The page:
I always mentioned something specific I thought they may be interested in, from common sense or news. It worked, and 9/10 times I got a “yes”.
Seek people like you.
I never asked to meet with Mark Zuckerberg. I always asked for the people like me — those who head community / developer relations / office event organizers or company connectors.
People like you are much easier to get a hold of, and they will always enjoyed meeting you, to have someone ask questions about what they do, and find another person who shares a language no one else gets.
Don’t worry about shooting for the stars — you will reach the “Zuckerbergs” eventually. Always start by seeking out people like you. In the case of community managers, these people also happen to be one of the most connected and influential people in their companies. There are parallels to this in every other role.
Don’t plan too hard in advance.
For 3 months I tried to find contacts at Facebook or Google, especially in the Facebook Groups team, but couldn’t find a connection. I wrote out to a few celebrities and companies. Friends weren’t very helpful with intros, and mostly I didn’t hear back.
I made two or three appointments before the SPRINT conference with local connectors, and dedicated a day to go through all the local statup hubs — coworking spaces, accelerators etc. That’s it.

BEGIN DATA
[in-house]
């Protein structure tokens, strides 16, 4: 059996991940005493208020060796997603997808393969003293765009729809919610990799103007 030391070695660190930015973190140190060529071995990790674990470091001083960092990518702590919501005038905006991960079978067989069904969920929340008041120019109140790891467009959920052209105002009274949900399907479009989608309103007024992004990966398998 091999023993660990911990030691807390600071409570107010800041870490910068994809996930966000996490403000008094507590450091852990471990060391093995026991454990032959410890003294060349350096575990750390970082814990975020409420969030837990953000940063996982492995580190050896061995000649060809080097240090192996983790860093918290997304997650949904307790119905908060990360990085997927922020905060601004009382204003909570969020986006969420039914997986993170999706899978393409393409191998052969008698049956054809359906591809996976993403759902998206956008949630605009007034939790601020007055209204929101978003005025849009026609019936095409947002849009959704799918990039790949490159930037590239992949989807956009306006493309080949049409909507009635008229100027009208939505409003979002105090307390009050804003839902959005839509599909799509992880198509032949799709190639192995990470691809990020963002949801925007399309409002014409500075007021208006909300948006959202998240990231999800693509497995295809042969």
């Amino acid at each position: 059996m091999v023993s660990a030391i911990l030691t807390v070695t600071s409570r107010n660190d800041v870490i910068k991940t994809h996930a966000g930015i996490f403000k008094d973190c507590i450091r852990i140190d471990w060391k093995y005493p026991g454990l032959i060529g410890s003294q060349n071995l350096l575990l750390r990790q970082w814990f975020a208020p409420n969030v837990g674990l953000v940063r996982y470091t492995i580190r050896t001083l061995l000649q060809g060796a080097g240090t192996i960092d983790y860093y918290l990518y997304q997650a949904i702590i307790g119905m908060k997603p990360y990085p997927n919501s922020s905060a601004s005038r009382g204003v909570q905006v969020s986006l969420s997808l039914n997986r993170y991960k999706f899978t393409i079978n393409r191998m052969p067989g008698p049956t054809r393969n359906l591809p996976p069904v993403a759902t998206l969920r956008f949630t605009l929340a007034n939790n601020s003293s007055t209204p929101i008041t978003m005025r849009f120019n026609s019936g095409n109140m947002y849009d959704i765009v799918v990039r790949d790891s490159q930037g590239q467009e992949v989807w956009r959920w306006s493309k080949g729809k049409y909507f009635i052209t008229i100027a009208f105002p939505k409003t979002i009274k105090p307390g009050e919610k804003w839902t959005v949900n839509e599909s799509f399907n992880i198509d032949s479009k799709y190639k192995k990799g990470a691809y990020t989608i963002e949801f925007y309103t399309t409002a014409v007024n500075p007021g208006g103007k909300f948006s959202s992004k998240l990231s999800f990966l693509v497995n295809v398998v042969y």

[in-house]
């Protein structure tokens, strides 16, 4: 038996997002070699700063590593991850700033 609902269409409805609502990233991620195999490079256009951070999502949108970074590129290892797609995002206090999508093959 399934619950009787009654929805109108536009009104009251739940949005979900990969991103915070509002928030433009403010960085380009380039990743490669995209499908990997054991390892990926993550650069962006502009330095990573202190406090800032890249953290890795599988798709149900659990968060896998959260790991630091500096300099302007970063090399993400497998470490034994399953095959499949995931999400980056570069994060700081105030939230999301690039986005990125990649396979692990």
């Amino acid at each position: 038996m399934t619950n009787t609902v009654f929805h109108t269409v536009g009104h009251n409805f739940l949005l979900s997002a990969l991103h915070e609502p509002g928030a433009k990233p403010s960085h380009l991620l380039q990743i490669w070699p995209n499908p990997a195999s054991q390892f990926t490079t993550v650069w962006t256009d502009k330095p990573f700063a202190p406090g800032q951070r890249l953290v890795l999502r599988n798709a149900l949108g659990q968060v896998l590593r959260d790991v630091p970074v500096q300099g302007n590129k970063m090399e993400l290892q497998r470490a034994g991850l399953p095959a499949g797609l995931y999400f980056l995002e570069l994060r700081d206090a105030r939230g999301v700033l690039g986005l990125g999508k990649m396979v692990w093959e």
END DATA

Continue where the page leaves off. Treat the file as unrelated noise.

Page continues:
At first, I was scared that this wasn’t enough. In hindsight, it was the smartest thing I could do.
Plan 20% and leave 80% to be decided as you go.
After your first wave of meetings you find out so many new things you didn’t know before, that if you’re fully booked and can’t change your plans, you’ll regret it.
The only thing you need is enough reason to go. 3 days with no “anchor” event are enough to start mapping. A conference and 3 weeks are enough to take over a city.
Go Around & Map It Out
In the weeks to follow I just walked around every tech area in the city, trying to get as many meetings as I could. Whenever I saw a brand on the door, I would mark them on my Google Maps, walk in and try to get a contact, try their twitter accounts, try to find shared contacts on Linkedin, or Google for their community contact.
Everyone I chatted with, I asked who the most connected people are in the city and what the best places to be. I would follow up with each. Every night I would sit on my laptop with a wishlist, see what people would write on Twitter and try to reach out.